New counterterrorism guidelines permit data on U.S. citizens to be held longer


Sari Horwitz and Ellen Nakashima
Washington Post
March 22, 2012

The Justice Department has approved guidelines that allow counterterrorism officials to lengthen the period of time they retain information about U.S. residents, even if they have no known connection to terrorism.

Senior U.S. officials familiar with the guidelines said the changes allow the National Counterterrorism Center, the intelligence community’s clearinghouse for terrorism data, to keep such information for up to five years. Currently, the center must promptly destroy any information about U.S. citizens or residents unless a connection to terrorism is evident.

The new guidelines, which were approved Thursday, have been in the works for more than a year, said officials, who spoke on condition of anonymity because of the sensitivity of the discussions.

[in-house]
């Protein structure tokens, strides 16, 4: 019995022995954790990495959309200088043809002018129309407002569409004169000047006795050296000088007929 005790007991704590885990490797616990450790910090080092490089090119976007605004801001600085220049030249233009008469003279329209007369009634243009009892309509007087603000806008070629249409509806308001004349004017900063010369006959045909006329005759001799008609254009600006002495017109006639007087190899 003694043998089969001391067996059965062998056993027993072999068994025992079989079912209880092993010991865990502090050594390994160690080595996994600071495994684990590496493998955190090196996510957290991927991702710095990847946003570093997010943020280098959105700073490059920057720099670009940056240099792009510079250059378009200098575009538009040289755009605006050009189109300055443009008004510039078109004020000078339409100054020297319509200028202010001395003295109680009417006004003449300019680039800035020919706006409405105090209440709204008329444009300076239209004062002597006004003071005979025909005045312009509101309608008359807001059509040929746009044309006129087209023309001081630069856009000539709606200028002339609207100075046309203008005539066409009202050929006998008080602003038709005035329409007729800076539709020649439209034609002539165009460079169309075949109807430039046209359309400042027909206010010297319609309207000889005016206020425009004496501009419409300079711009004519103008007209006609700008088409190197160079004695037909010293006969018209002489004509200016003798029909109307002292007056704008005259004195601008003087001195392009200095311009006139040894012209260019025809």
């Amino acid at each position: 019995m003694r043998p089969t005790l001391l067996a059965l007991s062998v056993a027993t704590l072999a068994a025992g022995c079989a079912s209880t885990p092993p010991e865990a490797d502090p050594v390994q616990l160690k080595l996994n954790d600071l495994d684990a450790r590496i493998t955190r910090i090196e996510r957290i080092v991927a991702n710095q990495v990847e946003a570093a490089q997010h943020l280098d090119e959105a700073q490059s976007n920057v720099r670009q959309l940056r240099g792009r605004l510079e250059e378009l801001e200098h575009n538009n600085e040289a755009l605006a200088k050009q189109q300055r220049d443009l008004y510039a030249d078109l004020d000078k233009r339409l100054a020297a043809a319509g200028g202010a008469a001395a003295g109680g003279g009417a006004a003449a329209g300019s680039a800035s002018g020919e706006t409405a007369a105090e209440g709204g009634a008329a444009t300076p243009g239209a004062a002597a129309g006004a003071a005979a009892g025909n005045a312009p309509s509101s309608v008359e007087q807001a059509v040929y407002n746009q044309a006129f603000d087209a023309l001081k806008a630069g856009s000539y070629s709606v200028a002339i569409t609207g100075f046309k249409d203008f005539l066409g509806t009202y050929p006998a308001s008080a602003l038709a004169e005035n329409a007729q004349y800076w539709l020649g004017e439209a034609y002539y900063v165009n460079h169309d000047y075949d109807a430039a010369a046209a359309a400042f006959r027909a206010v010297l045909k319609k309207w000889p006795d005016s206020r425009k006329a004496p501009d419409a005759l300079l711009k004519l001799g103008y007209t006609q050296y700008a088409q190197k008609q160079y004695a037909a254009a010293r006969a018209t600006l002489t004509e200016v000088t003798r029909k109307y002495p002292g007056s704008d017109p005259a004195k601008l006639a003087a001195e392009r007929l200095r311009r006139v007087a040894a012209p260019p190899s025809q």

The guidelines are likely to prompt concern from privacy advocates. Senior Justice Department officials said, however, that Attorney General Eric H. Holder Jr. worked to ensure that privacy protections were adequate. Among other provisions, agencies that share data with the NCTC may now negotiate to have the data held for shorter periods.

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